Show Profile  Greg Posted: 18 April 2007, 2:09 PM  
Clem I was asked the same question by Ross' Mum and I'll give the same answer, No, The winners deserved their titles, it was still a National Champs race and you hear a lot of top sports people say performance on the day is 10% physical and 90% mental, and they still had to perform.

What the fences did was take out a lot of the technical challenge of the race (and swayed it more towards stronger runners) and also basically eliminated the chance of making a big error.

Sorry Robbie I should have stated that out of our 29 legs only 24 of them crossed fences, of the 5 that didn't, 2 of them the control circle was touching a fence, 2 of them the control circle was touching a track and 1 had the fence/forest/farm border as a handrail which was about 55 meters from the control (and thats not counting the fence I crossed thats not on the map)


Show Profile  Jamie Posted: 18 April 2007, 5:23 PM  
Not one to avoid a controversial argument.

Firstly I thought the area was great, although the southern part of the forest is a bit limited leading to the route choice issues. Coming down from the hill Course 1 Leg 19-20 would have been a great leg if the fences weren't there.

Other legs, eg 20-21 really tested micro rather than macro routechoice, thats fine, but it would have been good to have a leg with routechoices left, right and red line. Eg if 20 was further up the hill and 21 was in the valley near 22

Secondly I thought the mapping was good (as it was the entire weekend)
The only fault was the decision about the fences. Scandis have been telling us for years to put the fences on, rightly we have a convention to not, we need this because of the limited technical difficulty of our maps. I would also argue that a dangerous fence is not made less dangerous by mapping (I have had my worst two running into fence episodes in Australia where they map fences). On the otherhand taping of fences is a great idea, thanks Robbie.

Take nothing away from the winners they were faster, stronger and made less mistakes, check the splits out its not like everyone had perfect runs.





Show Profile  Bill_E Posted: 18 April 2007, 10:18 PM  
Time to get on a hobby horse ...

I find it quite amazing that fences are NOT on maps for events as important as the National Champs. Not putting fences on the maps makes the competition inherently unfair because there is information missing from the map that affects the relative speeds of different routes. For example, on the elite course, leg 21-22 (across the marsh just below the start) involved crossing 2 fences. Yet going a bit to the right of the line meant that no fences were crossed, and that route immediately looks much better. It probably only involves seconds, but if the title was decided by less than 5 seconds (and in Ireland, that's happened plenty of times!), then the loser would be fully justified in protesting if they had crossed extra fences when taking a different route choice from the winner.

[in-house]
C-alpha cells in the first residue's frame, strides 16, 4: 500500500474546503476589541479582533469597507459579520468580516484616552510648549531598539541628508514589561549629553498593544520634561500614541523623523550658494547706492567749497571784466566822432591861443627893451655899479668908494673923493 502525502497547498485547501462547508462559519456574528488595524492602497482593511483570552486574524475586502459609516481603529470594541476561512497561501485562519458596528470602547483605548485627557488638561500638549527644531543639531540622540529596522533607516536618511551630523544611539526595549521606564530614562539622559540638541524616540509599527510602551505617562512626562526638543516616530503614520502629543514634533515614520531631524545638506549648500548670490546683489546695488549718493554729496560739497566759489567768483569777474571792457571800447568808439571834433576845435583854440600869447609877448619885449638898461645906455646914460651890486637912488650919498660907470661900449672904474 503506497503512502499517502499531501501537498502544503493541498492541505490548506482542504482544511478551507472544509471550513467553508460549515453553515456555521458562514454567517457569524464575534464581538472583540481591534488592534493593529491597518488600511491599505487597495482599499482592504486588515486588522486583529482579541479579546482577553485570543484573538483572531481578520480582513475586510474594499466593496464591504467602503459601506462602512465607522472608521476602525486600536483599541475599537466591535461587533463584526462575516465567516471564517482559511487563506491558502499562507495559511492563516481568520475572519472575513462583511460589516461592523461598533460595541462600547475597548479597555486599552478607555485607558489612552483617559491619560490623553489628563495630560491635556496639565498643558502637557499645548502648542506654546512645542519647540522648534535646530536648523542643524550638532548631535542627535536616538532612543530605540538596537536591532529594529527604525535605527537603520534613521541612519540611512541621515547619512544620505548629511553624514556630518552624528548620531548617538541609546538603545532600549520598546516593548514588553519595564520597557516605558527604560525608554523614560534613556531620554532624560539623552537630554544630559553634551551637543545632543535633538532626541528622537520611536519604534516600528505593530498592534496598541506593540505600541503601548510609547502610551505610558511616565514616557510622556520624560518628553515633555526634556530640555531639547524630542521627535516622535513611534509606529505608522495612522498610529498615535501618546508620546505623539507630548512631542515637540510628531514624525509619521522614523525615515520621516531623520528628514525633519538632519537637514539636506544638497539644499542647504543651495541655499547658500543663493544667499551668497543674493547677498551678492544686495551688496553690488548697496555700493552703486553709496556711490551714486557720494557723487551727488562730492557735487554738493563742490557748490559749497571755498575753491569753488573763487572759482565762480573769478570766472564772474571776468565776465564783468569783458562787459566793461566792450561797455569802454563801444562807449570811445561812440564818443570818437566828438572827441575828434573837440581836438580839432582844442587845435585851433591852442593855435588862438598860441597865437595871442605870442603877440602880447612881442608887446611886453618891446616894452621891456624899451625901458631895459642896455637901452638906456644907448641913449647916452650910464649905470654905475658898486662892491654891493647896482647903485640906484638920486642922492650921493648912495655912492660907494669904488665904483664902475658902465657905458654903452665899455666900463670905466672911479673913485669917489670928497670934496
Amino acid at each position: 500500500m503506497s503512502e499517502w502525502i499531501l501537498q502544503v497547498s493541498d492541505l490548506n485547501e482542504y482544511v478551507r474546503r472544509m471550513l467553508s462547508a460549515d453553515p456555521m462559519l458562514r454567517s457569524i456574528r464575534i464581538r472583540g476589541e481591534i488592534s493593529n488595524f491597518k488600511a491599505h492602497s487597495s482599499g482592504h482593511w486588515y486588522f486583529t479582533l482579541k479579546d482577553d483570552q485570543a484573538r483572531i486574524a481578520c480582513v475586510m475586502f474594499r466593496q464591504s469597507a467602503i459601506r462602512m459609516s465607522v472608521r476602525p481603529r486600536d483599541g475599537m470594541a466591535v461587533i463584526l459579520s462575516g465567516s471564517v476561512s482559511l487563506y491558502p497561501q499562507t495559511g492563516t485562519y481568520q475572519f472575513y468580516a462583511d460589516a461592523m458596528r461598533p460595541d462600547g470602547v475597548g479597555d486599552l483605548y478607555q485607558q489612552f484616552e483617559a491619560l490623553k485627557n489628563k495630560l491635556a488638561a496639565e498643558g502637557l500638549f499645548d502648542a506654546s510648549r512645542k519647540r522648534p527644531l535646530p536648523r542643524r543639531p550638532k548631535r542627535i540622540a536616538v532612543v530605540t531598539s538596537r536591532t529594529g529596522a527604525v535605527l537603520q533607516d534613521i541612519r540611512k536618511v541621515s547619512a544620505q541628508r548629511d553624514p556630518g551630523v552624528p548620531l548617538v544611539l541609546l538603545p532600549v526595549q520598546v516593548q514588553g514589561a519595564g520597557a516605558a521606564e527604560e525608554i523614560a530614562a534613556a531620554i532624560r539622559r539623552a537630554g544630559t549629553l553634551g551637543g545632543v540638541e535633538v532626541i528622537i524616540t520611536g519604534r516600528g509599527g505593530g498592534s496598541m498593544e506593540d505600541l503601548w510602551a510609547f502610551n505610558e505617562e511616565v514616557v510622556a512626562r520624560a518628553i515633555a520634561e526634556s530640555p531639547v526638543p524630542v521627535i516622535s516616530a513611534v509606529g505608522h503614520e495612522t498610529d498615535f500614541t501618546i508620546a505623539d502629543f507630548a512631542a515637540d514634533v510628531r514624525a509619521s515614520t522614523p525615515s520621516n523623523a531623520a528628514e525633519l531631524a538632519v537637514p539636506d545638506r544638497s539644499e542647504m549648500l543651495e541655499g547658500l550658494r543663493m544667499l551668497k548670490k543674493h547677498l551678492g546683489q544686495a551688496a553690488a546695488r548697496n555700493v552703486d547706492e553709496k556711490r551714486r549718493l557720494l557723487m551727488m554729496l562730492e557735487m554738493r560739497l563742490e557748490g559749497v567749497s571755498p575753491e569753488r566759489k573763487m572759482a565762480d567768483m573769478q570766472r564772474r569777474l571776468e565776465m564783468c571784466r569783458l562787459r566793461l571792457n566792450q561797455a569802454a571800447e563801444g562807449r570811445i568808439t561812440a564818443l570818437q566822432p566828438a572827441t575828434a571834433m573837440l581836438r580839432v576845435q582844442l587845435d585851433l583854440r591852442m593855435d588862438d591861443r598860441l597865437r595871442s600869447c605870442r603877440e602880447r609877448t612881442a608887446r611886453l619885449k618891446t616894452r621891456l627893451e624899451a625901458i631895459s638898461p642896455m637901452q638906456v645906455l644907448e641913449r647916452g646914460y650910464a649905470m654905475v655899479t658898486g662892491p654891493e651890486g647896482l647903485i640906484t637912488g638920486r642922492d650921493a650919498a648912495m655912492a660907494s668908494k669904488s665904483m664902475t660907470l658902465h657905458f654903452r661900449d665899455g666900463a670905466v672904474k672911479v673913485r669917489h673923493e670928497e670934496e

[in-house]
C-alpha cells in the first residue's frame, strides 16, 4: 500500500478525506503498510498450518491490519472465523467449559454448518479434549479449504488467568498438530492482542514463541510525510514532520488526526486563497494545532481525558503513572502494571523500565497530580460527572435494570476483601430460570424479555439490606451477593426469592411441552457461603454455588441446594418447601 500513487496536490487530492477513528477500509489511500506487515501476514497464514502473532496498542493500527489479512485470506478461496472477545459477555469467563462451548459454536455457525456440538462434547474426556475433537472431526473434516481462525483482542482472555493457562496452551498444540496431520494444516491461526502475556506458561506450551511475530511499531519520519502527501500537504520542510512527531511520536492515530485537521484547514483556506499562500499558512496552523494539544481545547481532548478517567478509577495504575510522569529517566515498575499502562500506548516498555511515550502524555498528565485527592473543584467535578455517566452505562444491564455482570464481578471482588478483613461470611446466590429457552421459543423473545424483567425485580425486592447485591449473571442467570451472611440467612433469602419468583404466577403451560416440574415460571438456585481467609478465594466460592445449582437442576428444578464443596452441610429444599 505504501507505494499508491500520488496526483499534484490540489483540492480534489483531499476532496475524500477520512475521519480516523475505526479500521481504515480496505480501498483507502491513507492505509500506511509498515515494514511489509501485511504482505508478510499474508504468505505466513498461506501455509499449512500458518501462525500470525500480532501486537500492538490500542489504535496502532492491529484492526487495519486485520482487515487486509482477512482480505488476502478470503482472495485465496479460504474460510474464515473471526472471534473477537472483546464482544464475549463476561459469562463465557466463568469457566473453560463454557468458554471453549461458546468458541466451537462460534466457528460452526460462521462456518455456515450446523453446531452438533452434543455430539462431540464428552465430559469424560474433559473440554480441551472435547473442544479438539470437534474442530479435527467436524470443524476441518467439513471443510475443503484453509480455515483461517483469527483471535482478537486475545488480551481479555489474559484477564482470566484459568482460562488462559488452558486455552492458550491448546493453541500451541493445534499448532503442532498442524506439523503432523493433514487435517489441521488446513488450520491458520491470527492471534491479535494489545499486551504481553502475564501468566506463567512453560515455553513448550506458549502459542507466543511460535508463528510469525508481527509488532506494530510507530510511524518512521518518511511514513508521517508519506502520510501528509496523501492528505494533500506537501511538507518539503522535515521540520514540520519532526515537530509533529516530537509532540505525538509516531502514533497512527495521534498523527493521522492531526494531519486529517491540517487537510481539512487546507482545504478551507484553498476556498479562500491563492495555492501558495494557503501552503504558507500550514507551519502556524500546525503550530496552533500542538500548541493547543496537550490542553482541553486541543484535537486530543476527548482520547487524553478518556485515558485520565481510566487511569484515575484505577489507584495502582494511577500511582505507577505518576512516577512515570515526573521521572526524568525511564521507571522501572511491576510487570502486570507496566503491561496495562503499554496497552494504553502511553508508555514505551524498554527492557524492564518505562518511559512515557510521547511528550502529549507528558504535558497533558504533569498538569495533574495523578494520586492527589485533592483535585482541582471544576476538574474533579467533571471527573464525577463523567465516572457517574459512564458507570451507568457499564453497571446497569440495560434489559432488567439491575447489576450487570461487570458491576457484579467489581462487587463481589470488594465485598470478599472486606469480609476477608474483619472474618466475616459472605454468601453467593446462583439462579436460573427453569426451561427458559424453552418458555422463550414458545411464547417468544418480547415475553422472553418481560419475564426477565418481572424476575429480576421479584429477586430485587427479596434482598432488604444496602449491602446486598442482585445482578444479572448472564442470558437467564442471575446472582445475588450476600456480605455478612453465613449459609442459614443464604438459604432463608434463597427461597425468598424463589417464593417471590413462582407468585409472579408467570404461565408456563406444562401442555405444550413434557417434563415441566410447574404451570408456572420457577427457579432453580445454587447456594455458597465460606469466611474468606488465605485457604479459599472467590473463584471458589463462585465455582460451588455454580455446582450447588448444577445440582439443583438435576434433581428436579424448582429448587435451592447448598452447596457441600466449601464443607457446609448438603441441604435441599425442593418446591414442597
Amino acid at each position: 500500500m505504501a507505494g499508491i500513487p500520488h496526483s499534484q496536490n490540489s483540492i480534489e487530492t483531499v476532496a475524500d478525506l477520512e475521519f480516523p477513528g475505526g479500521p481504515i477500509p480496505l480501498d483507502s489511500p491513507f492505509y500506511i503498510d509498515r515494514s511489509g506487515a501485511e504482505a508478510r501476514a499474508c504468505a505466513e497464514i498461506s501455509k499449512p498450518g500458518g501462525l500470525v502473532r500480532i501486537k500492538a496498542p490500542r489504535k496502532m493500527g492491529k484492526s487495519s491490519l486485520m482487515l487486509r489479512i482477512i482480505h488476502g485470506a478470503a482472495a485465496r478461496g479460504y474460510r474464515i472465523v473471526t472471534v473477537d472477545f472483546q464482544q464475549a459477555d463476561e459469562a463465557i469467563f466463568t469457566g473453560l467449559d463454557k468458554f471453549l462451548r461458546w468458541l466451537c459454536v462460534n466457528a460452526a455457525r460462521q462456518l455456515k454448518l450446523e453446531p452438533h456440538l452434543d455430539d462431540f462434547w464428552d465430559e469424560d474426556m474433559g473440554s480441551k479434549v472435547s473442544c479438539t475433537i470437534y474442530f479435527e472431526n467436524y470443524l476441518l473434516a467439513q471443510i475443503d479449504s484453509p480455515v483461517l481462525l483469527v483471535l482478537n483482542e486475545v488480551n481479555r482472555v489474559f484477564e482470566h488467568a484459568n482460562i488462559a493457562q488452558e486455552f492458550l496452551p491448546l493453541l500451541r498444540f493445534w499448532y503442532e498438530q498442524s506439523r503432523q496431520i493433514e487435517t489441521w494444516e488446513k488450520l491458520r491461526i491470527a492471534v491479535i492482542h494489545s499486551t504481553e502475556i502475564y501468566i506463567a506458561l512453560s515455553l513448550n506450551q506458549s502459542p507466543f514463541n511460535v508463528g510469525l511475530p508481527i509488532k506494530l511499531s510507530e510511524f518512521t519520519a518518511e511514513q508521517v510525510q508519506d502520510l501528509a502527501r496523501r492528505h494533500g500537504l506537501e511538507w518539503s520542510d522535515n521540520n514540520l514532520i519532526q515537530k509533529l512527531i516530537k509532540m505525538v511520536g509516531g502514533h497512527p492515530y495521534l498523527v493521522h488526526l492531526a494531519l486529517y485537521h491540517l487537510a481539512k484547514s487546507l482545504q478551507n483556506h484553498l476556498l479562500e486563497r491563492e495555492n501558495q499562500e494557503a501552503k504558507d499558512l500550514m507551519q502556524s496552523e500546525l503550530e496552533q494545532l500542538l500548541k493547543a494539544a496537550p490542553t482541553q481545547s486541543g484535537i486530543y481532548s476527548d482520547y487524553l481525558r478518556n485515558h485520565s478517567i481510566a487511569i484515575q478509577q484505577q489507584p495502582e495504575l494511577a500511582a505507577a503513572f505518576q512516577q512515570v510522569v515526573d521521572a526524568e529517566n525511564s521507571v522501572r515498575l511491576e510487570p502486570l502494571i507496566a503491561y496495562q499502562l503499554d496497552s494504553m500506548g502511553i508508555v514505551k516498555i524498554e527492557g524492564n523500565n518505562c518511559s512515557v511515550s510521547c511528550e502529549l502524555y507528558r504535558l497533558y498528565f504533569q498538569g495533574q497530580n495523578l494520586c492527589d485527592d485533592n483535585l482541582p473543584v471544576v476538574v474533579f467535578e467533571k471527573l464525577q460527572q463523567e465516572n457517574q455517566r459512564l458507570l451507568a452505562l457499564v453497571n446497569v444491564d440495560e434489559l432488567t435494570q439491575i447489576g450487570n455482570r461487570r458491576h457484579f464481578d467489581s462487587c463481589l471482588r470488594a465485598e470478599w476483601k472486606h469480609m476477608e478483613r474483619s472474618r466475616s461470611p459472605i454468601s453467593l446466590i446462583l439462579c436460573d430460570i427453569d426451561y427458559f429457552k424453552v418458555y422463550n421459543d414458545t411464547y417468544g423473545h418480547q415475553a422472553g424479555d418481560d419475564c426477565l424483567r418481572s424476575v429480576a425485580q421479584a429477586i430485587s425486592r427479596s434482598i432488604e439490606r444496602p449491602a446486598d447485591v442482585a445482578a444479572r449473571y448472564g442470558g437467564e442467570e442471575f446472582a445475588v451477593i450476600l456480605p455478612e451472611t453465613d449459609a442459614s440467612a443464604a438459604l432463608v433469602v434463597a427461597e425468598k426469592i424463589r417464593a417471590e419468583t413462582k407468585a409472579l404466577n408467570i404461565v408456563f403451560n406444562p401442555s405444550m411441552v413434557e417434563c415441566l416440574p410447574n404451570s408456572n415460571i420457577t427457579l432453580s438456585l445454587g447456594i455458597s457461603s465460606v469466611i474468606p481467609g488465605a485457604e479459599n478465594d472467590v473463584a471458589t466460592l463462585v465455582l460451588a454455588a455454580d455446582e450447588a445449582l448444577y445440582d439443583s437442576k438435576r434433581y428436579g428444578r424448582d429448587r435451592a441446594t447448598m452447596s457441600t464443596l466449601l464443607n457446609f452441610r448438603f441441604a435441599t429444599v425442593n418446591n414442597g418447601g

So, in my view, it's fine to leave fences off for local events, but you would never find it being allowed in IOF competitions. The question is at what competition level fences ought to be on maps. My opinion is that that level is (probably substantially) below the National Championships - any event where there is a title (or team selection) up for grabs.

Of course, having the fences on the map can make navigation easier, but then so can having the paths on the map, and I don't hear anyone proposing to leave paths off except in training. The job of the course planner is to try to nullify the usefulness of fences, and if fences really make so much difference to the level of difficulty of an area, the area probably shouldn't be used for major events.

So thank you Robbie. It was a refreshing change. And having nearly castrated myself on one of those 2 wire fences in the relay at Waiuku, the point about safety is a valid one too!


Show Profile  Martin Posted: 18 April 2007, 10:48 PM  
didn't some people have issues at the nationals in hawkes bay because the electric fences were turned on, but not mapped, and they couldn't cross them?

Show Profile  Marquita G Posted: 19 April 2007, 8:33 AM  
Personally I don't think fences should be on and we are so used to them being off the map that no-one thinks twice really. However, it's probably fine to leave them on if the courses are planned accordingly. I think that is the real issue here - I suspect the courses were planned without fences and at a very late stage it was decided to put them back on without adjusting the courses. What could have been a challenging red-level leg was turned into a relatively simple orange level (M21E 15-16) or even yellow (M21E 1-2). A fundamental decision like this must be made on day 1 of the project, not 95% of the way through when it is too late to mitigate the effects of such a decision.

Show Profile  Greg Posted: 19 April 2007, 9:03 AM  
Bill raises an interesting point about the fairness with fences and should probably be looked at in more depth, in terms of having something set saying that either fences should be on the map or the planner/controller must ensure that the routes will not be unfair because of differences that can not been seen without them.

I think the other problem was the blatant ignoring of the planner/controller relationship guidelines. Its hard to see your own mistakes which is why the controller is meant to be as independent as possible.

Some people had issues with water at Hawkes bay, some people had water issues this year as well, when will anyone learn

Show Profile  stu barr Posted: 19 April 2007, 9:38 AM  
hi Bill

Show Profile  Neil K Posted: 19 April 2007, 11:37 AM  
Just started training for next years Nationals. What are the current rules for M21E winning times in the long distance?

Show Profile  Greg Posted: 19 April 2007, 11:59 AM  
90 to 100 mins

http://www.nzorienteering.com/nzof/newsletters/nl_2007_04.htm